Item response theory is used to model student answers to assessment questions. A typical IRT model might look like this:

\operatorname{logit}(\Pr(X_{s,i} = 1)) = \alpha_i (s_s - d_i)

where X_{s,i} is 1 if student s gets question i correct. This model has a student ability parameter s_s and a question difficulty parameter d_i, as well as an item discrimination parameter \alpha_i giving the slope of the curve. Different IRT models may have more or fewer parameters.

See also Assessment, Cognitive task analysis.

Sijtsma, K., & Junker, B. W. (2006). Item response theory: Past performance, present developments, and future expectations.

*Behaviormetrika*,*33*(1), 75–102. doi:10.2333/bhmk.33.75A high-level historical overview of item response theory and its many variants.

Ding, L., & Beichner, R. (2009). Approaches to data analysis of multiple-choice questions.

*Physical Review Special Topics - Physics Education Research*,*5*(2), 020103. doi:10.1103/physrevstper.5.020103A high-level overview of “classical test theory, factor analysis, cluster analysis, item response theory, and model analysis.” Model analysis was invented in physics education research to see which models students use to answer questions (like work-energy theorem vs. impulse-momentum) and estimate which models students are most likely to use for questions.

Mazza, A., Punzo, A., & McGuire, B. (2014). KernSmoothIRT: An R package for kernel smoothing in item response theory.

*Journal of Statistical Software*,*58*(6). doi:10.18637/jss.v058.i06Discussion of nonparametric (kernel-based) estimation of the “option characteristic curve” (OCC), which is the probability of selecting a specific answer choice to a question, as a function of your unidimensional proficiency/ability parameter. This avoids the parametric assumptions of typical IRT. The R package implements simplex plots that show the probability of each answer choice as a function of proficiency. Looks like a useful package for nonparametric exploration of test data.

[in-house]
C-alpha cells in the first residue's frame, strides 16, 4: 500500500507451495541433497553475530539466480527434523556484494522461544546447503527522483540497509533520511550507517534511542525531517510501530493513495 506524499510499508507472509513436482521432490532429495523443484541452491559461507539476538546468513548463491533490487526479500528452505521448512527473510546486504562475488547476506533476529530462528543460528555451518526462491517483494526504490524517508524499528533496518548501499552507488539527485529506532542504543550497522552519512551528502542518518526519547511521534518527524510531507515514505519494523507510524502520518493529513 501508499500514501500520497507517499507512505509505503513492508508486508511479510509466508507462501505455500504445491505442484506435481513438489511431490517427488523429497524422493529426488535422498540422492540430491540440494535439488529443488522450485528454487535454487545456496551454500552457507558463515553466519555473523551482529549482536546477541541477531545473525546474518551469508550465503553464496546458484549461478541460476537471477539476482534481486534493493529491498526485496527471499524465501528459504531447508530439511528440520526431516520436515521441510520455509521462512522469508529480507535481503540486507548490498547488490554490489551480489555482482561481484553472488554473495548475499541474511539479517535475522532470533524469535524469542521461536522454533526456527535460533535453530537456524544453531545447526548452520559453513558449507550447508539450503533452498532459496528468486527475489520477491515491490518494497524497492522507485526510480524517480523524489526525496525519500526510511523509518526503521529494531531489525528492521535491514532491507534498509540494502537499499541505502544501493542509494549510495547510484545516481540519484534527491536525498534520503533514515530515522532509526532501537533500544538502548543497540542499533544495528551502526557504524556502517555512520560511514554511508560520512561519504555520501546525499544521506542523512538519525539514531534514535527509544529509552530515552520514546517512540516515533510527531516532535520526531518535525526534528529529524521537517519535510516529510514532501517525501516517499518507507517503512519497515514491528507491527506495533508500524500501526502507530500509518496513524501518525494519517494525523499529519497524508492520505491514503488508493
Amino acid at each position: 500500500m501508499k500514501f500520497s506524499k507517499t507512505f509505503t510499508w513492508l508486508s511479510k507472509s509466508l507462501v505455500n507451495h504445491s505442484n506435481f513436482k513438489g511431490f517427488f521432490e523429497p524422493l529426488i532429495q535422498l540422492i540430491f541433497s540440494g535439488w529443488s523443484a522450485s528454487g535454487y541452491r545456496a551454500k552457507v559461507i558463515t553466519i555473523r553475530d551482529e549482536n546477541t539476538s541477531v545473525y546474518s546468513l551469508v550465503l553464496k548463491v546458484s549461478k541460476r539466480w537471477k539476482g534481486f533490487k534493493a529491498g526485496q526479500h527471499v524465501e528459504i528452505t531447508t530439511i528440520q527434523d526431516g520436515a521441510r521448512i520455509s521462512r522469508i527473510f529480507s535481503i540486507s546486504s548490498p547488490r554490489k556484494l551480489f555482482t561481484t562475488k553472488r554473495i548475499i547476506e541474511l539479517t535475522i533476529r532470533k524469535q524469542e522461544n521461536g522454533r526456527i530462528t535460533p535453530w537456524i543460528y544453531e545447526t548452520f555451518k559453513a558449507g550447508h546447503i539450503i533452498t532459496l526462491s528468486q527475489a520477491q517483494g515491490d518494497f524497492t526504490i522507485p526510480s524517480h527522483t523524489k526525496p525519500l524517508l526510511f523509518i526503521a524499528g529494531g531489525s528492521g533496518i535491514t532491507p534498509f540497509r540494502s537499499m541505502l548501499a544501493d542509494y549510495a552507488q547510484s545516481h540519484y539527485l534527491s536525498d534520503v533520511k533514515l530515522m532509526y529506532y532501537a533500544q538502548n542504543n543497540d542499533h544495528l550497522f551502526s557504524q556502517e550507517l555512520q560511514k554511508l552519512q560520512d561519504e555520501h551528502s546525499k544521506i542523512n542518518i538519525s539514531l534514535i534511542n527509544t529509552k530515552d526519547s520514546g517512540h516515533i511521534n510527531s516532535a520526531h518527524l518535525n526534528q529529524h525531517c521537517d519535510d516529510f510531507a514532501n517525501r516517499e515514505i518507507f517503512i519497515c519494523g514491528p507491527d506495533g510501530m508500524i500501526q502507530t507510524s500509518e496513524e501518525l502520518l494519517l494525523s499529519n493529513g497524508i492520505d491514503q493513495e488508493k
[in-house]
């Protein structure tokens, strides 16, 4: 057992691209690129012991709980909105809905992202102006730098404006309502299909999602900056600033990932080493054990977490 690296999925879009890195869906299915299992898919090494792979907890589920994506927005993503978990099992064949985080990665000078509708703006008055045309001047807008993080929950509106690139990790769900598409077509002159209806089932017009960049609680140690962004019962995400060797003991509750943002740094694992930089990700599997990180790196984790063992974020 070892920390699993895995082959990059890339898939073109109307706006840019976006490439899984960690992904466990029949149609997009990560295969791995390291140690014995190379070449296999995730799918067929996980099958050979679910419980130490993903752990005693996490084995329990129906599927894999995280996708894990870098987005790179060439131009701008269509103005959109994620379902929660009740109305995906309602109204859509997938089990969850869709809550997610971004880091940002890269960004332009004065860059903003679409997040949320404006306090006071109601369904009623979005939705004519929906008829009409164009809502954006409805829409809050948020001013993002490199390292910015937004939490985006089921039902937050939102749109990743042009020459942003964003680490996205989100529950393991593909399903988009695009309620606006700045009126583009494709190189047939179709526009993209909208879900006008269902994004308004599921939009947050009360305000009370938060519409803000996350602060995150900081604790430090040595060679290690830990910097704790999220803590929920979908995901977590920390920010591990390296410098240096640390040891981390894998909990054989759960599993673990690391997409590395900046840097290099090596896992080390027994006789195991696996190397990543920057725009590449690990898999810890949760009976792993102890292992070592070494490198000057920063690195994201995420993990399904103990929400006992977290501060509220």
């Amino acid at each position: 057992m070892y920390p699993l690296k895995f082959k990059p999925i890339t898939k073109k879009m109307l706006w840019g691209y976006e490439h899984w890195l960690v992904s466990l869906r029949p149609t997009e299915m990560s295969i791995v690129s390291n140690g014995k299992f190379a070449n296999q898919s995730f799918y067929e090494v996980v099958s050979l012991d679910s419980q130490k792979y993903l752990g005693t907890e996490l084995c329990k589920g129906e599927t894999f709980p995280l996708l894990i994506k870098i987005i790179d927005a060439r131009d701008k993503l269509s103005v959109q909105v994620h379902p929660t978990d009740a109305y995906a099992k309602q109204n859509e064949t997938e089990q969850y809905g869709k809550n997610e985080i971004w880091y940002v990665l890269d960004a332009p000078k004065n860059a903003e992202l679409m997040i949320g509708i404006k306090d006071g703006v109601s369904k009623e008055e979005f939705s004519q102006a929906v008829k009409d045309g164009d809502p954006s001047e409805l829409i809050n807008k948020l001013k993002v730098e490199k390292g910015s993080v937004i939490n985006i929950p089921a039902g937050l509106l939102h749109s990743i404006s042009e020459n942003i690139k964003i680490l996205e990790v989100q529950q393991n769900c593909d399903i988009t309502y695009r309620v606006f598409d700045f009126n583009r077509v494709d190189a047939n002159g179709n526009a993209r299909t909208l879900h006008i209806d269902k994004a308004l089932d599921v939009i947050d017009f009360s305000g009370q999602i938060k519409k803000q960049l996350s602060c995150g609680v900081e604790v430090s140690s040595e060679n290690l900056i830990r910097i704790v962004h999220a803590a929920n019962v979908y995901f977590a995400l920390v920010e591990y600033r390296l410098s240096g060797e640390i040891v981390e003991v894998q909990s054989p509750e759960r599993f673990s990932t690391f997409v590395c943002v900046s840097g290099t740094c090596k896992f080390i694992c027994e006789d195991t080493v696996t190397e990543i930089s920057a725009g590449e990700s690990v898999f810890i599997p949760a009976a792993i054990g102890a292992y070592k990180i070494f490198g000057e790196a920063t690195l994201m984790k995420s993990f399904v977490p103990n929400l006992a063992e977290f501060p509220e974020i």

Morris, G. A., Branum-Martin, L., Harshman, N., Baker, S. D., Mazur, E., Dutta, S., Mzoughi, T., & McCauley, V. (2006). Testing the test: Item response curves and test quality.

*American Journal of Physics*,*74*(5), 449–453. doi:10.1119/1.2174053An interesting alternative to item response theory. Suppose you have some estimate of each student’s ability (here, raw score). Plot the percentage of students who choose each answer choice against ability. If the distractors represent specific real misconceptions, you will ideally see specific distractors become predominant in specific ability ranges; they show examples where low-ability students pick one distractor, moderate-ability students pick another, and high-ability students pick the right answer. This is useful for qualitative analysis of each question and its answer choices.

Smith, T. I., Louis, K. J., Ricci, B. J., & Bendjilali, N. (2020). Quantitatively ranking incorrect responses to multiple-choice questions using item response theory.

*Physical Review Physics Education Research*,*16*(1), 010107. doi:10.1103/physrevphyseducres.16.010107A more rigorous version of the above, using IRT modeling of the probability of picking each specific incorrect answer, given the student’s latent ability and response-specific parameters. Results in a table showing the ranking of the answer choices, and you can then plot the probability of choosing each incorrect answer versus ability. Useful for studying why students pick specific incorrect answers.

Lee, Y.-J., Palazzo, D. J., Warnakulasooriya, R., & Pritchard, D. E. (2008). Measuring student learning with item response theory.

*Physical Review Special Topics - Physics Education Research*,*4*(1), 010102. doi:10.1103/physrevstper.4.010102An attempt to make a pre/post version of IRT. In the pre-test, estimate the student ability and question difficulty parameters. Re-fit in the post test with student ability s_s + \delta s_i, allowing student ability to increase or decrease for each question, holding their difficulties constant. (This is a bit odd because \delta s_i depends on the question i, not the student s.) Used this to analyze how student responses to online homework questions changed when the system gave them multiple attempts and hints.

I suppose you could, alternately, do the same with s_s + \delta s_s and see how individual student abilities change, without the ability to measure per question. But then the number of parameters increases with the number of students, rather than remaining fixed as more students take the test.